Iraq army takes key town on road to Mosul from IS

Iraqi forces backed by coalition air strikes on Thursday pushed the Islamic State militants from Qayyarah.

Regaining control of the town and the nearby airbase would help government troops' effort to free Iraq's last major IS stronghold in Mosul, which is located some 400 km north of the Iraqi capital of Baghdad.

Iraq's defense minister was removed from his post Thursday after getting a no-confidence vote from the parliament, according to Iraq's state-run television.

But after reviewing the case, Iraq's judiciary released the parliamentary speaker citing a lack of evidence, and a number of lawmakers demanded a vote of no confidence be held against al-Obeidi. "I tried with everything to fight corruption but it appears that its masters are stronger, their voices louder and their actions more enduring". Al-Obeidi's departure was precipitated by infighting among the country's Sunni political parties, rather than by friction between Sunnis and Shiites. Al-Abadi said the victory marks an "important step" on the road to Mosul.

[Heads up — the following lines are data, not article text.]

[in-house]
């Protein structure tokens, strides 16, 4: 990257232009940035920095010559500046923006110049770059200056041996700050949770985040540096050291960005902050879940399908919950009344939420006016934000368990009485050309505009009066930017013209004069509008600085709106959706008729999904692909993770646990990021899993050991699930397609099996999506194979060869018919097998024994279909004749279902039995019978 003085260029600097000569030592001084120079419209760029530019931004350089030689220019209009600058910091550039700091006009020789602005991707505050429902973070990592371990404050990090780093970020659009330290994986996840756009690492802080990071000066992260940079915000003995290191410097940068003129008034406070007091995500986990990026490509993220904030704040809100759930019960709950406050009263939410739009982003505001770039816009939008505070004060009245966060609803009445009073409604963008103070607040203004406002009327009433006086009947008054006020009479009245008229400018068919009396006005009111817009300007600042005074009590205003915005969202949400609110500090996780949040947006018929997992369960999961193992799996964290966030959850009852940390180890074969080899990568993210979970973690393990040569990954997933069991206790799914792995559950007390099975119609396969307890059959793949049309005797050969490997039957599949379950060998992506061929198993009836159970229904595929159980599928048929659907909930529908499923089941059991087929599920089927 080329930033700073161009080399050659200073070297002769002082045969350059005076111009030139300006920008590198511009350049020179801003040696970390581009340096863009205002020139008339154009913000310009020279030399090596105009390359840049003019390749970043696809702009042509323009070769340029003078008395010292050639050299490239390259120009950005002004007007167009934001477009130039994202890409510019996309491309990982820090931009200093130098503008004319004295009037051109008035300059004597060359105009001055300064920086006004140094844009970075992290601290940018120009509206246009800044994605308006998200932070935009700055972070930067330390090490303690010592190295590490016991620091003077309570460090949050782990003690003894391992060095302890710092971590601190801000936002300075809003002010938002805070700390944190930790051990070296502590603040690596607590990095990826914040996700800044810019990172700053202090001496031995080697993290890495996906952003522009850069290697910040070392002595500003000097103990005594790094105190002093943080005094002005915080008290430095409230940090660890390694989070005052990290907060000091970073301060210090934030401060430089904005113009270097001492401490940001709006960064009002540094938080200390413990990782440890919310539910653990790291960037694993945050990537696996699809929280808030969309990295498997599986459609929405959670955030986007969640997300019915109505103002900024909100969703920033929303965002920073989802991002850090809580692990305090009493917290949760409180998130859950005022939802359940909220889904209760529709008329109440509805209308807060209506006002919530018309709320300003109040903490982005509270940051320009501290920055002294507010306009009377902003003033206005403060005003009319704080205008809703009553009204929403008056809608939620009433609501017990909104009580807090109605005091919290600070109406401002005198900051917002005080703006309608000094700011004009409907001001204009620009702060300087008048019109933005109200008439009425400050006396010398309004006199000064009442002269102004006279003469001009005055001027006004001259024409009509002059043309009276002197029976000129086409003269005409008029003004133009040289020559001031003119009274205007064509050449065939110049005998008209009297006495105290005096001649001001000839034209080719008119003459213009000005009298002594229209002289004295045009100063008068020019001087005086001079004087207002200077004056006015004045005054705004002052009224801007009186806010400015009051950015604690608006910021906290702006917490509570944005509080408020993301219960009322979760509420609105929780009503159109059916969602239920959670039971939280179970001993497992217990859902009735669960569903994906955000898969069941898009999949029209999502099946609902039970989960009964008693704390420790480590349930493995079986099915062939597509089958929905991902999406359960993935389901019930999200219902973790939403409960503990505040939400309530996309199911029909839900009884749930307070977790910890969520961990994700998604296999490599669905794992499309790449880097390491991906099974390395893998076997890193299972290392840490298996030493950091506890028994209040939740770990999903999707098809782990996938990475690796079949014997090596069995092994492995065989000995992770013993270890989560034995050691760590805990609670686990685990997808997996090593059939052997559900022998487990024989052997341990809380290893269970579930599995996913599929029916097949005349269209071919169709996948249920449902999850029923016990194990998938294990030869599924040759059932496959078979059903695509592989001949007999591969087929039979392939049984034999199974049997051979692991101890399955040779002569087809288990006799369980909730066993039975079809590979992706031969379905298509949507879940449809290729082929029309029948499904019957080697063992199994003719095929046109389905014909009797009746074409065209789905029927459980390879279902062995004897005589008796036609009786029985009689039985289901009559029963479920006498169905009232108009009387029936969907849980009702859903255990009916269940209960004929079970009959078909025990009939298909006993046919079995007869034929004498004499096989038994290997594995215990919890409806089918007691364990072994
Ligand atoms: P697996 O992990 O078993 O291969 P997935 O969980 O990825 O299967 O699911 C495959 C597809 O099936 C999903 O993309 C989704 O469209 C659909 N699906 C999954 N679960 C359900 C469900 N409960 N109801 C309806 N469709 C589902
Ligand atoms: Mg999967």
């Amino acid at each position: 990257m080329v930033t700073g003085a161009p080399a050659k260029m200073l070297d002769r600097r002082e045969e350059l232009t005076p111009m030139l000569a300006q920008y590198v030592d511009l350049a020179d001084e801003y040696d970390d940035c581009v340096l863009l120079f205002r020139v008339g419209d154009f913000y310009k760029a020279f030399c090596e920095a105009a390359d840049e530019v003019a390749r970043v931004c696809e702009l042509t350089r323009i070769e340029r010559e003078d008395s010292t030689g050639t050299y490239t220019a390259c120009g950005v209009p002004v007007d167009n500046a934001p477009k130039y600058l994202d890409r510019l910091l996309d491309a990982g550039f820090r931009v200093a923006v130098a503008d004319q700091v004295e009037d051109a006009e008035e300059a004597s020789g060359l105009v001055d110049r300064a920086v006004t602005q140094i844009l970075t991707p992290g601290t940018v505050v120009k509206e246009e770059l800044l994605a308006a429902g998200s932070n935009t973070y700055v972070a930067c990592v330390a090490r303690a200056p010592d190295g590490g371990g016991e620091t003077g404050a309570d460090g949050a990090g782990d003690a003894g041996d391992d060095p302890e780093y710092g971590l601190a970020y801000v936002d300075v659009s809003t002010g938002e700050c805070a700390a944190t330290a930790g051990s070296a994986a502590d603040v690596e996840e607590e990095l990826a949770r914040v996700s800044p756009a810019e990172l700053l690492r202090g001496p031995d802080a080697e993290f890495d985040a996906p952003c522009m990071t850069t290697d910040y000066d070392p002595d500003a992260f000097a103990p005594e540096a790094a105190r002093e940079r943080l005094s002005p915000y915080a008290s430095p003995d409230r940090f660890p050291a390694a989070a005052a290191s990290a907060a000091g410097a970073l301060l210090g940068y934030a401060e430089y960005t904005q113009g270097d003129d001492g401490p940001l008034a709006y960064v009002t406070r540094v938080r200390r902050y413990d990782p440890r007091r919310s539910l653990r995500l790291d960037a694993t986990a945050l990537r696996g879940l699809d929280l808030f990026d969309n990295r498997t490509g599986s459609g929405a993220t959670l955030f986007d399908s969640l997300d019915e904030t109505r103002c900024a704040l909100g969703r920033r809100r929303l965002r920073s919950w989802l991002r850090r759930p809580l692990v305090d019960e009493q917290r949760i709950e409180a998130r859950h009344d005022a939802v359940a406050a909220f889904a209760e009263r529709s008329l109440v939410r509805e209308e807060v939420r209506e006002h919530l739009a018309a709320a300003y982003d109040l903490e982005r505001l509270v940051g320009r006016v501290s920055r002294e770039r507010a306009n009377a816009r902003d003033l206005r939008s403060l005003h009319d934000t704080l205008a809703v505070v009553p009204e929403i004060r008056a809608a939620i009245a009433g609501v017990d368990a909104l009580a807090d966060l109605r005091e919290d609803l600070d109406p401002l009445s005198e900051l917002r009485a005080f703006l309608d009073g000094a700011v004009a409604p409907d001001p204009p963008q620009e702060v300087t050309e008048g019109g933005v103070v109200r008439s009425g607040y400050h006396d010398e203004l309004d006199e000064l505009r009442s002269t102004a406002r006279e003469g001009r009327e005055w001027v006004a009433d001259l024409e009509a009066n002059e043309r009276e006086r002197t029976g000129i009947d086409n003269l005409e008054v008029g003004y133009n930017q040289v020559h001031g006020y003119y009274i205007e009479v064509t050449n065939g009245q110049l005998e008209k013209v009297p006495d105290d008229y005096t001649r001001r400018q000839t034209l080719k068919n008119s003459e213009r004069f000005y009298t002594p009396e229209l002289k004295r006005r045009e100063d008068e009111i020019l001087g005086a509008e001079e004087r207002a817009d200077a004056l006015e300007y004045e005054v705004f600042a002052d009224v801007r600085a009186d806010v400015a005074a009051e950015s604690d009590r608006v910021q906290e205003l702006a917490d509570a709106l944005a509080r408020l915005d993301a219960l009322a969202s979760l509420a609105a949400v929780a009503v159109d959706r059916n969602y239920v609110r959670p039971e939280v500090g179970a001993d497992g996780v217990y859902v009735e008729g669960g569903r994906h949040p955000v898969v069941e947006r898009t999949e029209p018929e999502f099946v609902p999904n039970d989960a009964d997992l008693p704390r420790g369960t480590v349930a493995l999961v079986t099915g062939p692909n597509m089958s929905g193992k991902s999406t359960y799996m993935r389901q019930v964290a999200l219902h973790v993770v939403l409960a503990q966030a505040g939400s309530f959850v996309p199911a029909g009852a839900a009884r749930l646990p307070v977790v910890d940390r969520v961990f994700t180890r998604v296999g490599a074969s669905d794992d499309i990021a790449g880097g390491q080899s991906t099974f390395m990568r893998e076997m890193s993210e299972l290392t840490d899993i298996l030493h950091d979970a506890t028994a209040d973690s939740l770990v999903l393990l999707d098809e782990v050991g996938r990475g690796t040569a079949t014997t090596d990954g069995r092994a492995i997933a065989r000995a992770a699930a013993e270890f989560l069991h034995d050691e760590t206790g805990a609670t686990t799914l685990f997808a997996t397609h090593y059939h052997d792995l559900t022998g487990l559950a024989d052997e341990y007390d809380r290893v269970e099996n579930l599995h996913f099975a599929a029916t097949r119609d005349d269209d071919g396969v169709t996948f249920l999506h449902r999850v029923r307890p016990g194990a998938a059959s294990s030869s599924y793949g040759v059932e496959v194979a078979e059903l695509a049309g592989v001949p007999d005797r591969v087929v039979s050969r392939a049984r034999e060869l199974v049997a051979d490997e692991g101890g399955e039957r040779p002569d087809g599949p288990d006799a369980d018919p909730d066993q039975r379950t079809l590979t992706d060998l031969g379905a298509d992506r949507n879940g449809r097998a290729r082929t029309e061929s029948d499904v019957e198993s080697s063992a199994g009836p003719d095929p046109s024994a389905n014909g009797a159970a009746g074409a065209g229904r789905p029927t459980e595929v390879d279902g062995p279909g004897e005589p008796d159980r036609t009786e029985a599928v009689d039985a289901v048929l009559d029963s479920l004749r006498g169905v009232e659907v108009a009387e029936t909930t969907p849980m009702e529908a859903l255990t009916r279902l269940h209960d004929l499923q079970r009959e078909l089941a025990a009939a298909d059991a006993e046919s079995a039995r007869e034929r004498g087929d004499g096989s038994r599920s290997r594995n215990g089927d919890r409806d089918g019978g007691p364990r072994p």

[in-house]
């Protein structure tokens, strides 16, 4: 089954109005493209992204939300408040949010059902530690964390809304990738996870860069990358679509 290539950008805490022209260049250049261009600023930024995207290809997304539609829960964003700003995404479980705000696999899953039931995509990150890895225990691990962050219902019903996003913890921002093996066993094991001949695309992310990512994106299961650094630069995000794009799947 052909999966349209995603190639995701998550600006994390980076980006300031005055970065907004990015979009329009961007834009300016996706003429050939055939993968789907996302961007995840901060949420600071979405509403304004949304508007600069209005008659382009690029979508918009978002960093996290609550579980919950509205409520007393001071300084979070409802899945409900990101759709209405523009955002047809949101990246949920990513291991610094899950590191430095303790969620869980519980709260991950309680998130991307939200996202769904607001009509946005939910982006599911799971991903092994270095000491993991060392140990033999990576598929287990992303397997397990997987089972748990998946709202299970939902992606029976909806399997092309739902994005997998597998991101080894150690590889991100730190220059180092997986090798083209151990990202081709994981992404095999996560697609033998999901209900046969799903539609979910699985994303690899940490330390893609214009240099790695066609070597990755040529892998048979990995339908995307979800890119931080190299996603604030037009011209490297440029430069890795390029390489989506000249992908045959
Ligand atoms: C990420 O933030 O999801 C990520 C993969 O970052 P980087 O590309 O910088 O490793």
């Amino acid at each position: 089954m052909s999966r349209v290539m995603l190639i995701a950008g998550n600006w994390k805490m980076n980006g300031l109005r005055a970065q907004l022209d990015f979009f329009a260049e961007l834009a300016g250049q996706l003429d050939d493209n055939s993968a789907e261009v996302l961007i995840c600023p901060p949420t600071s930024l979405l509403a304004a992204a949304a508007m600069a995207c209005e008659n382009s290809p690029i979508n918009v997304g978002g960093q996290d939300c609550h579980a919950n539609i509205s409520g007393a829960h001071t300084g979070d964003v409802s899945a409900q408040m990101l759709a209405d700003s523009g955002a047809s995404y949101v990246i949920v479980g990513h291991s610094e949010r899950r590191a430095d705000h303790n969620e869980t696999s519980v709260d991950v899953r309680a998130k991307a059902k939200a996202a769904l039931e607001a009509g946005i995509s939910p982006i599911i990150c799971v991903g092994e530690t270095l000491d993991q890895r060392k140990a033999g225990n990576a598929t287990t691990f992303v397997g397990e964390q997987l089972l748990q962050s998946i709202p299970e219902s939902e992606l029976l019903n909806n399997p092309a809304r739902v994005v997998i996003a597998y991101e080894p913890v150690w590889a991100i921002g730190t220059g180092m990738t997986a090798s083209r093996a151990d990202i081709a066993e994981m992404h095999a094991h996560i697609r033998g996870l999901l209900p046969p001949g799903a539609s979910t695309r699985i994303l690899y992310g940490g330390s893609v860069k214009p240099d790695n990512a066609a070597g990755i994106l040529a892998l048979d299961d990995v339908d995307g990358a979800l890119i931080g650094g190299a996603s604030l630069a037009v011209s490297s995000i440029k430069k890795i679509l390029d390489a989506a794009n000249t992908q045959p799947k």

The commander said engineering units were now clearing the town, which lies about 60 kilometres (35 miles) south of Mosul, of unexploded ordnance and booby traps.

Security forces began a military campaign two months ago, aimed at recapturing Al-Shirqat district in Saladin province and Qayyara in Nineveh province, from the terrorist group. Iraq's Ministry of Defense said the army's 9th division and the country's elite special forces took part in the operation that was closely supported by coalition airpower.

He said Iraqi forces and allied fighters had killed a large number of foreign Daesh fighters in al-Khalidiya Island, 23km east of Ramadi.

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